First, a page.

Tuesday, April 28, 2015

EpochTimes: China Uses Gold to Pursue Global Power

It seems like speculation on how much gold China has and how they intend to use it in the future is becoming a topic of mainstream interest more and more as time goes by. In this EpochTimes article, we have yet another publication speculating on where things might be headed. Below are some quotes from this new article.




"Usually the International Monetary Fund only becomes exciting when it tries to prevent Argentina or Greece from defaulting. After five years of hibernation, another, more obscure area of the financial institution might actually shed light on a mystery of global finance: China’s gold reserves.
Given their usual knack for non-transparency, the Chinese haven’t updated their official gold reserve since 2009, when they stood at 1,054 metric tons, far below the United States, the IMF itself, and European nations such as Germany, France, and Italy.
Beijing has been accumulating more gold since 2009, with estimates ranging from 3,000 to as many as 10,000 tons. As a comparison, the United States holds 8,133 tons as monetary reserves."
. . . .  .
"Why are Chinese gold reserves important for international finance and what does the IMF have to do with them? Maybe Beijing believes in the satirical version of the Golden Rule: “Whoever has the gold, makes the rules.”
. . . . . 
“Whoever has the most gold is able to control gold’s valuation. Controlling gold’s valuation, you can control the valuation of all other currencies,” says Chris Powell of the Gold Anti-Trust Action Committee, a non-profit organization monitoring gold markets. 
Henry Kissinger himself believed in that theory when he was Secretary of State in the 1970s. “I am sure the Chinese are well aware of this,” says Powell."
. . . . . 

IMF Revelation

"The public may soon find out how much gold, or power, the Chinese really have.
The IMF is conducting a technical review of its own reserve currency, the so called Special Drawing Right (SDR) this year. So far, only the dollar, the euro, the yen, and the pound were part of the SDR. This year, Beijing has indicated it wants the yuan to be included in the SDR.
“That’s when they are going to have to come clean. If they are trying to get their currency to become part of the SDR, they would have to come out publicly and say how much is going to be held,” says Willie McLucas, of McLucas Family Holdings and veteran of the global gold trade.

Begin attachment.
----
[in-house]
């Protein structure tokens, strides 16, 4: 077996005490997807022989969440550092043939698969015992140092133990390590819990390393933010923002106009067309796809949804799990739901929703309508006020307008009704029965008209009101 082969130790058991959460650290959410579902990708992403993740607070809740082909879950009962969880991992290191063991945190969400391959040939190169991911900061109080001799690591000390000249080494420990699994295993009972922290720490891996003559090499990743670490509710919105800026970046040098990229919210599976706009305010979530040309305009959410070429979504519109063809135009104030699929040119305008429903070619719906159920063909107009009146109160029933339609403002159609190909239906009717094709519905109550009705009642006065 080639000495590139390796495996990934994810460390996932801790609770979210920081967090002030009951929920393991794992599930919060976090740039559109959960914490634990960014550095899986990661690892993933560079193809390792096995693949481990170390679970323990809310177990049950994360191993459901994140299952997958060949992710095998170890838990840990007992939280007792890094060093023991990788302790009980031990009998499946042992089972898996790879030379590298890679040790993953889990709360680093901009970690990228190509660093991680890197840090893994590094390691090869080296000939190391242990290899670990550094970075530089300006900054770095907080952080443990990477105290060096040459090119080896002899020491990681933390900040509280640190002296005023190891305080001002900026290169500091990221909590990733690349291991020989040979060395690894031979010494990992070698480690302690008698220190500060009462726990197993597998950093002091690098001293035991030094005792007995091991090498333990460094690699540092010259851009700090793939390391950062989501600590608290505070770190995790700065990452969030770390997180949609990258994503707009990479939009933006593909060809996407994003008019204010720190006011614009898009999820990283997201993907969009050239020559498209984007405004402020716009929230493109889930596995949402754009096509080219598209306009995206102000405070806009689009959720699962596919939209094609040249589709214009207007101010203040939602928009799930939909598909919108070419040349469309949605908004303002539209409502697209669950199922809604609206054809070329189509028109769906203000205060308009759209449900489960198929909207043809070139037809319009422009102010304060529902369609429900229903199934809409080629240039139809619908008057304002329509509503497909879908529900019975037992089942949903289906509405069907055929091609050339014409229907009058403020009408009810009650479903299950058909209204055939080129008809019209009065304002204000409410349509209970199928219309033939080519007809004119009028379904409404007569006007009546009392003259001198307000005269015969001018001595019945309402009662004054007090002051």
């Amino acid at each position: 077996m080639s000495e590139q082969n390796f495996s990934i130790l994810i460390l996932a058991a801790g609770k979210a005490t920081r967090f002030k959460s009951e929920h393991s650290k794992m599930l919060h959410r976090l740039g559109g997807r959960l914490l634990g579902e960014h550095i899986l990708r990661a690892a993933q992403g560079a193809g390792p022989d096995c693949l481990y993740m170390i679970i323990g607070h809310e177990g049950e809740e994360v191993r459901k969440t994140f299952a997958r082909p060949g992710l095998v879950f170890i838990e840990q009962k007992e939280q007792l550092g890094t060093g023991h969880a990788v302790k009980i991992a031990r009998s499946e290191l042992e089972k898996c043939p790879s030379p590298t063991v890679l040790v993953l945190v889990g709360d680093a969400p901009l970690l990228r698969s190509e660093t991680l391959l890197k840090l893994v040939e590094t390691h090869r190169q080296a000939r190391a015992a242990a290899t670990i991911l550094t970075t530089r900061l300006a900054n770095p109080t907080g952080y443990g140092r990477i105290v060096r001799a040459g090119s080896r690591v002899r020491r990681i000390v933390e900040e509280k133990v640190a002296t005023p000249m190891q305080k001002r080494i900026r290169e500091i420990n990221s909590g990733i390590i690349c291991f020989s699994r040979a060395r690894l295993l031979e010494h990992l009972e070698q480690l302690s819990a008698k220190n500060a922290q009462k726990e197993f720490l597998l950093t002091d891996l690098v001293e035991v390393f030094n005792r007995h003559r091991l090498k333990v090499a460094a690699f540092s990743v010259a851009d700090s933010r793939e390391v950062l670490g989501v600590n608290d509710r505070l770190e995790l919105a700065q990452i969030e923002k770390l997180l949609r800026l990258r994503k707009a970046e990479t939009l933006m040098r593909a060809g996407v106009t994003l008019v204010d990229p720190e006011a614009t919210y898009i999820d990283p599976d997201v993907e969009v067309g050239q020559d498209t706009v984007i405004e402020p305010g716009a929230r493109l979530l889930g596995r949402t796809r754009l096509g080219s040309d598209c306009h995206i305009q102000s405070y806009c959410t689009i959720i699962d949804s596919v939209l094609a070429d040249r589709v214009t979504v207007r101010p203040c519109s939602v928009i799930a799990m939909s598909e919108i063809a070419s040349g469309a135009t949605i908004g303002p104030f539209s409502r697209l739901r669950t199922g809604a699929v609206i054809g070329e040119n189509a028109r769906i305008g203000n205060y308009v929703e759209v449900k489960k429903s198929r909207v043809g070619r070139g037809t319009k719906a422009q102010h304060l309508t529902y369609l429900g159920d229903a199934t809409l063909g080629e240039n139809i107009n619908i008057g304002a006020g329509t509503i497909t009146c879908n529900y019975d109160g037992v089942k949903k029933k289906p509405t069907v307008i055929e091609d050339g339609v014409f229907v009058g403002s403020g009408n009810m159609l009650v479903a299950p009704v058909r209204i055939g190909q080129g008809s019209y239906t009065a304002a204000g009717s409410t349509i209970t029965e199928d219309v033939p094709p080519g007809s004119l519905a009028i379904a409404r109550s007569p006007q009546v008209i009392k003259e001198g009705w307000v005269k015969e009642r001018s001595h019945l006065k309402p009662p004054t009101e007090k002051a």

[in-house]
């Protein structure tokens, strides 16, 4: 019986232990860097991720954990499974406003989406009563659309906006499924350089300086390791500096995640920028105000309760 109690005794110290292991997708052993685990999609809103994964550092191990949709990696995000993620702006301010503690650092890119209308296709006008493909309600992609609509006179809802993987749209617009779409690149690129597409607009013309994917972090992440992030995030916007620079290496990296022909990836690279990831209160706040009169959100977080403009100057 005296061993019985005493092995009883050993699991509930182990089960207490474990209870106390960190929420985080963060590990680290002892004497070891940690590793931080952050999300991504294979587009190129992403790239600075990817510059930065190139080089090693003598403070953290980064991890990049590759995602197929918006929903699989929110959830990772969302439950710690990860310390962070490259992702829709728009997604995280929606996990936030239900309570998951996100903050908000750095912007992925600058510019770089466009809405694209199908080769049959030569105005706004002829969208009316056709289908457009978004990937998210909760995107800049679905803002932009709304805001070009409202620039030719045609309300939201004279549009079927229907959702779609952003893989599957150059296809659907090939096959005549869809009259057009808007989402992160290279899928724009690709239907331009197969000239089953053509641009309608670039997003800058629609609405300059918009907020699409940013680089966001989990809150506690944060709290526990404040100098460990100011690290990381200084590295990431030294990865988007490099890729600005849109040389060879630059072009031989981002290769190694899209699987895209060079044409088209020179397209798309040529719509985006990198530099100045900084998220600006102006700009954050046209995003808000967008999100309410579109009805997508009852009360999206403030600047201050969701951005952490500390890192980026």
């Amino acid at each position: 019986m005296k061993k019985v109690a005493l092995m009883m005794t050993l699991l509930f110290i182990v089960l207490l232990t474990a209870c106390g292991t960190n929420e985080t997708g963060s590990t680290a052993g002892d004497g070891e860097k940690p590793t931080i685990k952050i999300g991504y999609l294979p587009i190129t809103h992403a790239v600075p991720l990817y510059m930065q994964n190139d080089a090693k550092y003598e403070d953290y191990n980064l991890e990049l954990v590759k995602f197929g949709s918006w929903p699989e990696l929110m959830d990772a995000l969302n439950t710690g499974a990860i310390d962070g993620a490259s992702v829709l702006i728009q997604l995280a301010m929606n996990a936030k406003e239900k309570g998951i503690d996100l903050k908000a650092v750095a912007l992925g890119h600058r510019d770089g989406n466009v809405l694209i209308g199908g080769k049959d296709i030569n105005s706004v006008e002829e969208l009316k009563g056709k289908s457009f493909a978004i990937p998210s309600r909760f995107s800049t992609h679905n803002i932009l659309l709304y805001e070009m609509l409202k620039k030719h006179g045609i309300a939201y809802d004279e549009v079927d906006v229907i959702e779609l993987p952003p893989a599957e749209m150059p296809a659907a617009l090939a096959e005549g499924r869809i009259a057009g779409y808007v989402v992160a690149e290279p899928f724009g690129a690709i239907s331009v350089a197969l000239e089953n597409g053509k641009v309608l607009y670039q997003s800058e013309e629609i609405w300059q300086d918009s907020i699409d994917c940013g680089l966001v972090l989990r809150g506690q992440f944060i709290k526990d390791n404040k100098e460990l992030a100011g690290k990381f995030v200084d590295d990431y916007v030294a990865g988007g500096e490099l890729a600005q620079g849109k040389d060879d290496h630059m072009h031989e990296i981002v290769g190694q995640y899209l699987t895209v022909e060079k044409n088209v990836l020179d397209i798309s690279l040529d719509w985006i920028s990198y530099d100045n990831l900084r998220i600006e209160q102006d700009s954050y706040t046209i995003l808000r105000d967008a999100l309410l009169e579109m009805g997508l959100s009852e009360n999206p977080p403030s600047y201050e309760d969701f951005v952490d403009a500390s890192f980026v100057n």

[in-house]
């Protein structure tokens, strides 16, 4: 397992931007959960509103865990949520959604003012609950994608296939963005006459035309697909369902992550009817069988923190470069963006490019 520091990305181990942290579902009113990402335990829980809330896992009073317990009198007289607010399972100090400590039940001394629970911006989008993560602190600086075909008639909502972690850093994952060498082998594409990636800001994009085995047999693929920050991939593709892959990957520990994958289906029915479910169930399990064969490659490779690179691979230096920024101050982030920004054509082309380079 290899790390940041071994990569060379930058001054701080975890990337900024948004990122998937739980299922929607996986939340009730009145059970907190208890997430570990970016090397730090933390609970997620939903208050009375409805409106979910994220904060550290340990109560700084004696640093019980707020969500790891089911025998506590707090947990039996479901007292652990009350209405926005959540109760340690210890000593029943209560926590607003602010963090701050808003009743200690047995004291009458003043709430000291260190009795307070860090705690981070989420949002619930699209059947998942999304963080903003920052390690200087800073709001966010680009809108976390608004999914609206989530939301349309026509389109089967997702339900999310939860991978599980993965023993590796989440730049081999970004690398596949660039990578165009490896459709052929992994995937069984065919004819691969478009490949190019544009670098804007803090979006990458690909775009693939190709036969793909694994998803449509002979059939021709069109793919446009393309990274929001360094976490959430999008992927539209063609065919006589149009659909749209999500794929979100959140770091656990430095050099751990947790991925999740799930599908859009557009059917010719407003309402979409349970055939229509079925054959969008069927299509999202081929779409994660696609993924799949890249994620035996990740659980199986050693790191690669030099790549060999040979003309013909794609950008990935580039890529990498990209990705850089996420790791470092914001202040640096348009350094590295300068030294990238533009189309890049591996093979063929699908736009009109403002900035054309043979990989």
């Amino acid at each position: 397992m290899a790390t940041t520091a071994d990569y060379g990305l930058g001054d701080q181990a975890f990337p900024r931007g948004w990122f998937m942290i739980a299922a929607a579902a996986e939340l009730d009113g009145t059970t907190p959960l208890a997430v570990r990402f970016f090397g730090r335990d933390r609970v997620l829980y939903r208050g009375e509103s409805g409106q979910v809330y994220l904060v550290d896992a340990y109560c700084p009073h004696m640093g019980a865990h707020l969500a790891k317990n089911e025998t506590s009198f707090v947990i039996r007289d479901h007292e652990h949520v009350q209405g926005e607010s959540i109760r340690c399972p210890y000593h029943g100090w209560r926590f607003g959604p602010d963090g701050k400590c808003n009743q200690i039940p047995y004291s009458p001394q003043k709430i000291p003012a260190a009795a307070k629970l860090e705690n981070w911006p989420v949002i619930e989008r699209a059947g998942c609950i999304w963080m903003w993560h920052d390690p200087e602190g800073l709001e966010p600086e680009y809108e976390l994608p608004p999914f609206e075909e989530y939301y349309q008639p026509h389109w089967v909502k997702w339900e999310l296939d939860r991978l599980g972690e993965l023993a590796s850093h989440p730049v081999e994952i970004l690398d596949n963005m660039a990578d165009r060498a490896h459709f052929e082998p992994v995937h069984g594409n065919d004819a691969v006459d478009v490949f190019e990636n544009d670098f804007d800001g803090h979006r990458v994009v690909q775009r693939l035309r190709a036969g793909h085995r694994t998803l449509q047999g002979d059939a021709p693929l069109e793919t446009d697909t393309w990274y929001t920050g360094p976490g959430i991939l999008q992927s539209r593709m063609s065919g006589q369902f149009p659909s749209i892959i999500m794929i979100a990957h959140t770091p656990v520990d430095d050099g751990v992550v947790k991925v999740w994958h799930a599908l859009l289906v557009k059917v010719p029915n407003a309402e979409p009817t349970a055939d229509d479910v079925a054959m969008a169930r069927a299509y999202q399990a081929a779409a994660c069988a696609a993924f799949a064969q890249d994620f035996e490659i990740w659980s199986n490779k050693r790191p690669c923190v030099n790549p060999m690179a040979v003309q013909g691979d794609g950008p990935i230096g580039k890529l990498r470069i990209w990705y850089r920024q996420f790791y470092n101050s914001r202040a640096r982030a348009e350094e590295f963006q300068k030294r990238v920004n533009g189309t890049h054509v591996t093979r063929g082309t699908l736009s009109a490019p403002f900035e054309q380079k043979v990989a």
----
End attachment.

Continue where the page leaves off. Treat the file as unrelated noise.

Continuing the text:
Most people think the disclosure of gold reserves is part and parcel of becoming part of the SDRs, however, nothing official has been published on the matter.
The international community, however, is taking China’s endeavor seriously, as there was a meeting by the global central banks in Washington on April 17, 2015, called “Gold, the Renminbi and the Multicurrency Reserve System.We could see official statements coming at an IMF hearing in May or during the formal SDR revision later this fall."
My added comments:
Having followed this story now for quite some time, it seems like a consensus is now finally emerging on what is going on with China and gold. Both mainstream and alternative media sources are now reporting the idea that the Chinese have been using the BRICS development bank and the new AIIB (Asian Infrastructure Investment Bank) to increase pressure on the US Congress to approve reforms at the IMF which would give China more influence. China feels they have earned this because their economy is now probably the 2nd largest in the world while their voting power at the IMF does not reflect that. You can't really blame China for feeling that reform needs to take place to credit them for their increased contribution to global GDP.
The problem from the Chinese point of view is that the US Congress has not been willing to approve the reforms at the IMF or increase the US contribution to the Fund. The IMF seems kind of caught in the middle between trying to please its largest and most influential members (the US and some EU nations) and most of the rest of the members (led by China). 
It looks like this will probably get resolved by the end of this year. If the US Congress approves the reforms and/or approves the inclusion of the Yuan in the SDR currency basket later this year, we can expect that China will be happy with the results and will only seek to use the new development banks to complement the activities of the IMF and the World Bank. This is what they have repeatedly stated many times is their goal.
However, if the US blocks BOTH the IMF reforms and inclusion of the Yuan into the SDR basket, it would make sense for China to move forward more aggressively with their alternative development banks and to promote the Yuan there. Perhaps even by setting up an SDR like currency where a partially gold backed Yuan would be the lead currency for those new development banks. 
Either way, China needs more gold because they had so much less than the US and the EU to start with. China can use their vastly increased gold reserves in a number of different ways depending on how things turn out at the IMF later this year. It gives them more flexibility and options.  
Unless we do get some kind of major financial crisis this year, it looks more and more like what happens at the IMF this fall to the end of the year will be the main events impacting monetary system change for now. We will just continue to follow it here as events unfold.

No comments:

Post a Comment